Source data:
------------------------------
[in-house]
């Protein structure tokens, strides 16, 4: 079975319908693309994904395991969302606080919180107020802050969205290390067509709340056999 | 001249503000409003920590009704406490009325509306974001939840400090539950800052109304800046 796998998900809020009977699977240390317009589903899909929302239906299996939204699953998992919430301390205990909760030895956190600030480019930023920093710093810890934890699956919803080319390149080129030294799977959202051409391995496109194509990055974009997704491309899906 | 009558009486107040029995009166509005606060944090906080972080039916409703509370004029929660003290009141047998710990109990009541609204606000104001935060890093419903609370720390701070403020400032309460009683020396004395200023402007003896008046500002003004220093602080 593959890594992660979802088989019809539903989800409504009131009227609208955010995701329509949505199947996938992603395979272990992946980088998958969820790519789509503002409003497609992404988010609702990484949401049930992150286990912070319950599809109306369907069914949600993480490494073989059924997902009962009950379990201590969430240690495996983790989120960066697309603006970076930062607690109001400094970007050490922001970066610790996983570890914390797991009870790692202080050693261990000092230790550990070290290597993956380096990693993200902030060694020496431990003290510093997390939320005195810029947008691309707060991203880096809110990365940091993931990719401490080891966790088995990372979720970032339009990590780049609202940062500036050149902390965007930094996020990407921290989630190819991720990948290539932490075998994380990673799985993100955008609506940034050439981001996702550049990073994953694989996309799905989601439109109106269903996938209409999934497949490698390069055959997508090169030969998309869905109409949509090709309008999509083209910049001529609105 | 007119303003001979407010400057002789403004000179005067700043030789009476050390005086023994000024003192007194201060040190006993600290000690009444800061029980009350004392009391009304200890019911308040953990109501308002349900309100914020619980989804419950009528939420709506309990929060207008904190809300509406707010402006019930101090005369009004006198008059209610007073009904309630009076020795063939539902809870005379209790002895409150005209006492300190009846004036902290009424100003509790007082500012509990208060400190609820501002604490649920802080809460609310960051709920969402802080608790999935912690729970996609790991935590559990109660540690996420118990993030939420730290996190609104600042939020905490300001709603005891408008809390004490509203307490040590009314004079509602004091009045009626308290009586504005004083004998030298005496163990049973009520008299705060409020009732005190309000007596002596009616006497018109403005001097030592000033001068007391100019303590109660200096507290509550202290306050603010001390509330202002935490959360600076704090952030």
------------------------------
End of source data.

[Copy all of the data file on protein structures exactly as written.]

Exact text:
[in-house]
């Protein structure tokens, strides 16, 4: 079975319908693309994904395991969302606080919180107020802050969205290390067509709340056999 | 001249503000409003920590009704406490009325509306974001939840400090539950800052109304800046 796998998900809020009977699977240390317009589903899909929302239906299996939204699953998992919430301390205990909760030895956190600030480019930023920093710093810890934890699956919803080319390149080129030294799977959202051409391995496109194509990055974009997704491309899906 | 009558009486107040029995009166509005606060944090906080972080039916409703509370004029929660003290009141047998710990109990009541609204606000104001935060890093419903609370720390701070403020400032309460009683020396004395200023402007003896008046500002003004220093602080 593959890594992660979802088989019809539903989800409504009131009227609208955010995701329509949505199947996938992603395979272990992946980088998958969820790519789509503002409003497609992404988010609702990484949401049930992150286990912070319950599809109306369907069914949600993480490494073989059924997902009962009950379990201590969430240690495996983790989120960066697309603006970076930062607690109001400094970007050490922001970066610790996983570890914390797991009870790692202080050693261990000092230790550990070290290597993956380096990693993200902030060694020496431990003290510093997390939320005195810029947008691309707060991203880096809110990365940091993931990719401490080891966790088995990372979720970032339009990590780049609202940062500036050149902390965007930094996020990407921290989630190819991720990948290539932490075998994380990673799985993100955008609506940034050439981001996702550049990073994953694989996309799905989601439109109106269903996938209409999934497949490698390069055959997508090169030969998309869905109409949509090709309008999509083209910049001529609105 | 007119303003001979407010400057002789403004000179005067700043030789009476050390005086023994000024003192007194201060040190006993600290000690009444800061029980009350004392009391009304200890019911308040953990109501308002349900309100914020619980989804419950009528939420709506309990929060207008904190809300509406707010402006019930101090005369009004006198008059209610007073009904309630009076020795063939539902809870005379209790002895409150005209006492300190009846004036902290009424100003509790007082500012509990208060400190609820501002604490649920802080809460609310960051709920969402802080608790999935912690729970996609790991935590559990109660540690996420118990993030939420730290996190609104600042939020905490300001709603005891408008809390004490509203307490040590009314004079509602004091009045009626308290009586504005004083004998030298005496163990049973009520008299705060409020009732005190309000007596002596009616006497018109403005001097030592000033001068007391100019303590109660200096507290509550202290306050603010001390509330202002935490959360600076704090952030």